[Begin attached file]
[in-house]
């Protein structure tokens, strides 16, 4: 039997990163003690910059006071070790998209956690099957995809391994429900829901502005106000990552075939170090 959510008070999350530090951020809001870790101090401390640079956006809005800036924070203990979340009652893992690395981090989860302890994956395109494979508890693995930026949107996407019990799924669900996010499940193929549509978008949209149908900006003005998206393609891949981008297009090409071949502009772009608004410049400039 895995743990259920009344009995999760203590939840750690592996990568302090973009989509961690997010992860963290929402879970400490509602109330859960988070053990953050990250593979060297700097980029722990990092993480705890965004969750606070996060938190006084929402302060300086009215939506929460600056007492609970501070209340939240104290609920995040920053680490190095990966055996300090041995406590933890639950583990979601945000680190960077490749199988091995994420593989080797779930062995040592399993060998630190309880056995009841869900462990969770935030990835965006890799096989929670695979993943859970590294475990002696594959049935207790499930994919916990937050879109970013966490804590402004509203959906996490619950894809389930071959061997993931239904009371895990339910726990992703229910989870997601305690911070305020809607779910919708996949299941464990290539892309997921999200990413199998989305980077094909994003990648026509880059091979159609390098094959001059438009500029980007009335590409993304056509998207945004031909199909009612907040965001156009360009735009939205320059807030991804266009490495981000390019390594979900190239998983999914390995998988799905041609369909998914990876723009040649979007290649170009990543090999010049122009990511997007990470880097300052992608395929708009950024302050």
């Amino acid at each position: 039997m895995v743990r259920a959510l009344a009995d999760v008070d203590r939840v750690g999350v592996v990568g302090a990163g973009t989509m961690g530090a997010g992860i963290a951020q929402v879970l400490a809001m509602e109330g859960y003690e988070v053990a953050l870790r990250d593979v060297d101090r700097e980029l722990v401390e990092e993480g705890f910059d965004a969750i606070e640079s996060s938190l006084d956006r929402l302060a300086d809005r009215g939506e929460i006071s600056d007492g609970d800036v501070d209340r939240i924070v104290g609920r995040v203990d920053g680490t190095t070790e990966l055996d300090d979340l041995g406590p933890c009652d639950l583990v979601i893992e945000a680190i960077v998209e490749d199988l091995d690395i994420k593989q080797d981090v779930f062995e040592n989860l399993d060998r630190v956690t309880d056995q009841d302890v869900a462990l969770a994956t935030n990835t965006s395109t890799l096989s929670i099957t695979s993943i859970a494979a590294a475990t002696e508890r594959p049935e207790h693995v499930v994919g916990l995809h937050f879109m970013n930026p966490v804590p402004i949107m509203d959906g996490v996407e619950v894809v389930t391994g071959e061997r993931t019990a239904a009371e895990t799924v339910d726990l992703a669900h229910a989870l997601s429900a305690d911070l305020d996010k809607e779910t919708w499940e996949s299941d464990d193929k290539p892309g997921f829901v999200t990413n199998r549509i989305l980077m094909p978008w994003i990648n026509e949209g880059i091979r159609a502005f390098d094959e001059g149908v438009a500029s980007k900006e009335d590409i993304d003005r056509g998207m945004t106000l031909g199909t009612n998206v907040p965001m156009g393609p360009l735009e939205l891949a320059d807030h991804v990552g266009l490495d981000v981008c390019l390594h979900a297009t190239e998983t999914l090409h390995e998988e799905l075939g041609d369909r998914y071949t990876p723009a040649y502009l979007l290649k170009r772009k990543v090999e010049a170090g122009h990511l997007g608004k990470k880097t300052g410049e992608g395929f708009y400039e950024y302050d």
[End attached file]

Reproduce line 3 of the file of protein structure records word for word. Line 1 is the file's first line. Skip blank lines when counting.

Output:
């Amino acid at each position: 039997m895995v743990r259920a959510l009344a009995d999760v008070d203590r939840v750690g999350v592996v990568g302090a990163g973009t989509m961690g530090a997010g992860i963290a951020q929402v879970l400490a809001m509602e109330g859960y003690e988070v053990a953050l870790r990250d593979v060297d101090r700097e980029l722990v401390e990092e993480g705890f910059d965004a969750i606070e640079s996060s938190l006084d956006r929402l302060a300086d809005r009215g939506e929460i006071s600056d007492g609970d800036v501070d209340r939240i924070v104290g609920r995040v203990d920053g680490t190095t070790e990966l055996d300090d979340l041995g406590p933890c009652d639950l583990v979601i893992e945000a680190i960077v998209e490749d199988l091995d690395i994420k593989q080797d981090v779930f062995e040592n989860l399993d060998r630190v956690t309880d056995q009841d302890v869900a462990l969770a994956t935030n990835t965006s395109t890799l096989s929670i099957t695979s993943i859970a494979a590294a475990t002696e508890r594959p049935e207790h693995v499930v994919g916990l995809h937050f879109m970013n930026p966490v804590p402004i949107m509203d959906g996490v996407e619950v894809v389930t391994g071959e061997r993931t019990a239904a009371e895990t799924v339910d726990l992703a669900h229910a989870l997601s429900a305690d911070l305020d996010k809607e779910t919708w499940e996949s299941d464990d193929k290539p892309g997921f829901v999200t990413n199998r549509i989305l980077m094909p978008w994003i990648n026509e949209g880059i091979r159609a502005f390098d094959e001059g149908v438009a500029s980007k900006e009335d590409i993304d003005r056509g998207m945004t106000l031909g199909t009612n998206v907040p965001m156009g393609p360009l735009e939205l891949a320059d807030h991804v990552g266009l490495d981000v981008c390019l390594h979900a297009t190239e998983t999914l090409h390995e998988e799905l075939g041609d369909r998914y071949t990876p723009a040649y502009l979007l290649k170009r772009k990543v090999e010049a170090g122009h990511l997007g608004k990470k880097t300052g410049e992608g395929f708009y400039e950024y302050d």